I was pleased to get a copy of this book. It seems ground breaking in its vision of dealing with disruptive classroom behavior as it does not blame the disruptive students as acting out on purpose, but instead the resounding message of the book is, kids will behave, if they can. To me, that is a refreshing perspective as it seems in most cases that students are punished for their inability to act appropriately even when it seems that a reward option is being exercised. This is the case for sticker charts etc. We think these are systems of reward but they are quite insidious and are actually just as likely to be a system of punishment. We think that if we force the children through behavior modification to behave appropriately and that we will see a change in their negative behavior but this is only true up until the point that they cannot behave appropriately. This book does a great job showing examples of behavior, explaining through simple charts the sequence of events, and offers action plans. But most of all, it makes the adults, the teachers, the ones responsible for changing the outcome of negative behavior. It may seem an insurmountable task, along with all of the other teaching duties, but in the long run, taking action and responsibility will lead to a stronger sense of community in the classroom and pave the way for a more fluid learning environment for everyone. The back of the book offers insights for personal reelection and a large section of further reading on the subject.
I highly recommend this book as an alternative viewpoint from the norm. It will empower you to take work through and discover a new way of taking charge in your classroom.
How I will use this book:
I too encounter negative behaviors in my yoga classes. By this I mean children who cannot sit quietly and are disruptive and out of control. I want to help these kids so much as I know it must be very difficulty for their classroom teachers and their families to deal with their continued “lit” behaviors. I have a number of such students in the after-school program I teach at that is in a housing development. I am not sure how these kids teachers actually reach them? How do they learn if they cannot shut down and listen? I have starting working separately with each of these students, for just a few minutes each before my yoga classes begin. I know their “negative” behavior is not on purpose; the just lack self control. So how to help them learn self control? How to take control of their “Me-Me” outbursts? One I idea I had was to create a social story, to show them how their behavior negatively impacts the other students. I spent about 5 minutes talking through the cartoon. I let them know they were not in trouble and I asked if they knew how much noise they made during class (they did not). I made a secret symbol up for them (crossing my fingers at my lips) to let them know tat their “Me-Me” talking had got too loud and disruptive. During class, I used this symbol, but I also called attention to them when they “went there” not by saying “shhhhh” but calling their name, getting them to “see me” and saying they were too loud. This coming week, I am going to have one of my assistants keep track for me how many times they are disruptive during class so that I can actually show them data of their disruptions. Well day one went very well. I did not let their behavior distract me from teaching but I kept a tight hold on it. At then end of class, these two boys (plus one more who I will be adding into this program) came up to me at the end of class and gave me big hugs. I never expected this and I was totally enveloped by them. It was a glorious feeling of connection!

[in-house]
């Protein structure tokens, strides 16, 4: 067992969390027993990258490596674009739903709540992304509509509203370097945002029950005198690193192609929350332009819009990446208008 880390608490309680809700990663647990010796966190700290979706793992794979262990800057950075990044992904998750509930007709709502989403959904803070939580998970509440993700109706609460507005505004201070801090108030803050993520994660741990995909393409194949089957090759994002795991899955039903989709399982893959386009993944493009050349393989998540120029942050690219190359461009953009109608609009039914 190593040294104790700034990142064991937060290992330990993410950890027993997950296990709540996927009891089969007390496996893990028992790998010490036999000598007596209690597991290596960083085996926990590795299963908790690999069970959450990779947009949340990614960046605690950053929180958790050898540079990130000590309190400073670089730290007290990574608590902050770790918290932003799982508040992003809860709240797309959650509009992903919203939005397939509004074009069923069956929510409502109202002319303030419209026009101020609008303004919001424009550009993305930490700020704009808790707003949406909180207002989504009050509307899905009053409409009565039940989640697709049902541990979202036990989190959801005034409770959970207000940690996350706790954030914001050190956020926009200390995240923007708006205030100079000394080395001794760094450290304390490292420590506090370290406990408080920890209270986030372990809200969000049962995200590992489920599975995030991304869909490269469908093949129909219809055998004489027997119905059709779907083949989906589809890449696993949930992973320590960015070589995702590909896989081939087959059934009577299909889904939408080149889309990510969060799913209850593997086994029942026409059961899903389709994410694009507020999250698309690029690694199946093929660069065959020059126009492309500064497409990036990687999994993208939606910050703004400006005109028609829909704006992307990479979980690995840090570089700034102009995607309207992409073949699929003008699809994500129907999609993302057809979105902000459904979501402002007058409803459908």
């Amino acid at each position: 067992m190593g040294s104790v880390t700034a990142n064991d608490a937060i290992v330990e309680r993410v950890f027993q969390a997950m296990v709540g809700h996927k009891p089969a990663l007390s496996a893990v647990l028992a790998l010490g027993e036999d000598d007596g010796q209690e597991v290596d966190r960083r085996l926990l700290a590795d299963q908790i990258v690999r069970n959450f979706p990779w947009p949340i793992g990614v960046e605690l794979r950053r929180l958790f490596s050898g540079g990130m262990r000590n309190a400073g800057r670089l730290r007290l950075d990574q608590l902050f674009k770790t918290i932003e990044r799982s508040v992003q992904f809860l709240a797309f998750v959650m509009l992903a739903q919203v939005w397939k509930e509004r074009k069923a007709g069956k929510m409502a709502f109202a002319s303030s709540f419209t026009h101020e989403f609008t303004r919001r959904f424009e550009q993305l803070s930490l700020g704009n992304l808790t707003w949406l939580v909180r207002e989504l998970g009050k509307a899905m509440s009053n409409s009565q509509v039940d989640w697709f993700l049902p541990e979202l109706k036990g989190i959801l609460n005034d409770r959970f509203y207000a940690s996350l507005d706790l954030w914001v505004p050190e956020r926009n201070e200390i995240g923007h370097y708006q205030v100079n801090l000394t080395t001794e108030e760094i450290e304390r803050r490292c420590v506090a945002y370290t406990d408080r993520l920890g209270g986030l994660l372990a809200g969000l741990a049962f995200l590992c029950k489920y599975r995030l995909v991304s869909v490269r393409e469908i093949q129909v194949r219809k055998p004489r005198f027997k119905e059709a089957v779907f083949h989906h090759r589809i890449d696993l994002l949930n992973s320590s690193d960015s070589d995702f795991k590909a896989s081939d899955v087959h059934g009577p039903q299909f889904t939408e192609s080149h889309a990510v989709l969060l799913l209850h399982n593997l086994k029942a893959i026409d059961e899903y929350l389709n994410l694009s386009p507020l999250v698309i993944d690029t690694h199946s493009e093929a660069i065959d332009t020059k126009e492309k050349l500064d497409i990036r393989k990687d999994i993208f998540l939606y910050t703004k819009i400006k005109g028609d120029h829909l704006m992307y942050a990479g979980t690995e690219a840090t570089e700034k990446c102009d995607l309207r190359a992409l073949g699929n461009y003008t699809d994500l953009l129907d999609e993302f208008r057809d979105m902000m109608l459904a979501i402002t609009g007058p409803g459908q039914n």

Full disclosure: Jessica Kingsley Publishers sent me a copy of this book. All onions are my own.